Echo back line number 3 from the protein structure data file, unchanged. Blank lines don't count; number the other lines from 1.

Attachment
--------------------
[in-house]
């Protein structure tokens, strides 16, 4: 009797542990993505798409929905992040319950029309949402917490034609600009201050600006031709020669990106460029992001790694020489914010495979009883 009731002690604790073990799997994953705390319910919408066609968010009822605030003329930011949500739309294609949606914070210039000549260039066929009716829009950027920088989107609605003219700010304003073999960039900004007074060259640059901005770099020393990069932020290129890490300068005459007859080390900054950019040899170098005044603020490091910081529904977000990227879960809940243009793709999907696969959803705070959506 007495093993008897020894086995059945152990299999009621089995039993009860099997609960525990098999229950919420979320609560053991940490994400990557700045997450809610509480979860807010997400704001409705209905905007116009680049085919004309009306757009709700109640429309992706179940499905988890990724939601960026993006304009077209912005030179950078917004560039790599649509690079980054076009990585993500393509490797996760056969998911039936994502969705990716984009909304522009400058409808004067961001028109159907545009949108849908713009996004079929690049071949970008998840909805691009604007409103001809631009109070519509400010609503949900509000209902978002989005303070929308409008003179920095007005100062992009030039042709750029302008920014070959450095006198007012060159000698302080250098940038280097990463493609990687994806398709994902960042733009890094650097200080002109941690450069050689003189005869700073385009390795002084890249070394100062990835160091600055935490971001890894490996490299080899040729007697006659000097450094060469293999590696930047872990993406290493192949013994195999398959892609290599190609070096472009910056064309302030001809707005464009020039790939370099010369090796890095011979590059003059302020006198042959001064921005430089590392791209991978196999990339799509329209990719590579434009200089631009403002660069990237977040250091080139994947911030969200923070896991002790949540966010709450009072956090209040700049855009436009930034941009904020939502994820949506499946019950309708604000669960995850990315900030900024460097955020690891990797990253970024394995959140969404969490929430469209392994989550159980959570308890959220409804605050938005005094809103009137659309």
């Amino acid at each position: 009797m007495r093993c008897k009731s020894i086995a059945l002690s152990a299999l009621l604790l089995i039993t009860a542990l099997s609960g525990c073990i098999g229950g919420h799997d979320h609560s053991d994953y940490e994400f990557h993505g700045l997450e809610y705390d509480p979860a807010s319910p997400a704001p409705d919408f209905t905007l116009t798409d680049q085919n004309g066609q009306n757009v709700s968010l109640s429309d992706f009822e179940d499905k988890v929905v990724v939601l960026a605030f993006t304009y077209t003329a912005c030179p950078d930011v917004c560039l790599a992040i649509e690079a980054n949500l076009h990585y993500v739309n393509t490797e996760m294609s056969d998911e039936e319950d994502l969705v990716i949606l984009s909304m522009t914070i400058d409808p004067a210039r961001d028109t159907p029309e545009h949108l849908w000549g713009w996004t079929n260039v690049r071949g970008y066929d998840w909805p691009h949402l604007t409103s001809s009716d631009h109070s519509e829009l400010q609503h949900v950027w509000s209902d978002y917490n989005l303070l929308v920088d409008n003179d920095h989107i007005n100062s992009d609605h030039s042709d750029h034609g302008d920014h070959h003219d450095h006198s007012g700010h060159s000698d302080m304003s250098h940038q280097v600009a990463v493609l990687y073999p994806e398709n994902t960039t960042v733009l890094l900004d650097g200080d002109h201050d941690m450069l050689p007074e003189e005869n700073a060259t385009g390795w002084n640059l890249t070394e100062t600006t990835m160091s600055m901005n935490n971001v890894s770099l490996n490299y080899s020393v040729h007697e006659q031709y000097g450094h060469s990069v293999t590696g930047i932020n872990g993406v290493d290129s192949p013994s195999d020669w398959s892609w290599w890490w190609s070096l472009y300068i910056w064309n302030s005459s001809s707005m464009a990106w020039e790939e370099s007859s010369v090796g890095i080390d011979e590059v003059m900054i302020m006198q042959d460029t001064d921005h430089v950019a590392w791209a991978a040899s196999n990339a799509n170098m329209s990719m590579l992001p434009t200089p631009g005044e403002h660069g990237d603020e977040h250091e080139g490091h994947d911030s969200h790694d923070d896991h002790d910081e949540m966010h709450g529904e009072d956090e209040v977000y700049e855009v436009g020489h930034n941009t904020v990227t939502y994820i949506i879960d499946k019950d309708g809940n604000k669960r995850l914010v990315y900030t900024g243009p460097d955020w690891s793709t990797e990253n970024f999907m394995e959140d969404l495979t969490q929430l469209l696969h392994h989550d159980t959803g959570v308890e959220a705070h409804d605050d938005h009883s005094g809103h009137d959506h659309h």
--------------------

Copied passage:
């Amino acid at each position: 009797m007495r093993c008897k009731s020894i086995a059945l002690s152990a299999l009621l604790l089995i039993t009860a542990l099997s609960g525990c073990i098999g229950g919420h799997d979320h609560s053991d994953y940490e994400f990557h993505g700045l997450e809610y705390d509480p979860a807010s319910p997400a704001p409705d919408f209905t905007l116009t798409d680049q085919n004309g066609q009306n757009v709700s968010l109640s429309d992706f009822e179940d499905k988890v929905v990724v939601l960026a605030f993006t304009y077209t003329a912005c030179p950078d930011v917004c560039l790599a992040i649509e690079a980054n949500l076009h990585y993500v739309n393509t490797e996760m294609s056969d998911e039936e319950d994502l969705v990716i949606l984009s909304m522009t914070i400058d409808p004067a210039r961001d028109t159907p029309e545009h949108l849908w000549g713009w996004t079929n260039v690049r071949g970008y066929d998840w909805p691009h949402l604007t409103s001809s009716d631009h109070s519509e829009l400010q609503h949900v950027w509000s209902d978002y917490n989005l303070l929308v920088d409008n003179d920095h989107i007005n100062s992009d609605h030039s042709d750029h034609g302008d920014h070959h003219d450095h006198s007012g700010h060159s000698d302080m304003s250098h940038q280097v600009a990463v493609l990687y073999p994806e398709n994902t960039t960042v733009l890094l900004d650097g200080d002109h201050d941690m450069l050689p007074e003189e005869n700073a060259t385009g390795w002084n640059l890249t070394e100062t600006t990835m160091s600055m901005n935490n971001v890894s770099l490996n490299y080899s020393v040729h007697e006659q031709y000097g450094h060469s990069v293999t590696g930047i932020n872990g993406v290493d290129s192949p013994s195999d020669w398959s892609w290599w890490w190609s070096l472009y300068i910056w064309n302030s005459s001809s707005m464009a990106w020039e790939e370099s007859s010369v090796g890095i080390d011979e590059v003059m900054i302020m006198q042959d460029t001064d921005h430089v950019a590392w791209a991978a040899s196999n990339a799509n170098m329209s990719m590579l992001p434009t200089p631009g005044e403002h660069g990237d603020e977040h250091e080139g490091h994947d911030s969200h790694d923070d896991h002790d910081e949540m966010h709450g529904e009072d956090e209040v977000y700049e855009v436009g020489h930034n941009t904020v990227t939502y994820i949506i879960d499946k019950d309708g809940n604000k669960r995850l914010v990315y900030t900024g243009p460097d955020w690891s793709t990797e990253n970024f999907m394995e959140d969404l495979t969490q929430l469209l696969h392994h989550d159980t959803g959570v308890e959220a705070h409804d605050d938005h009883s005094g809103h009137d959506h659309h």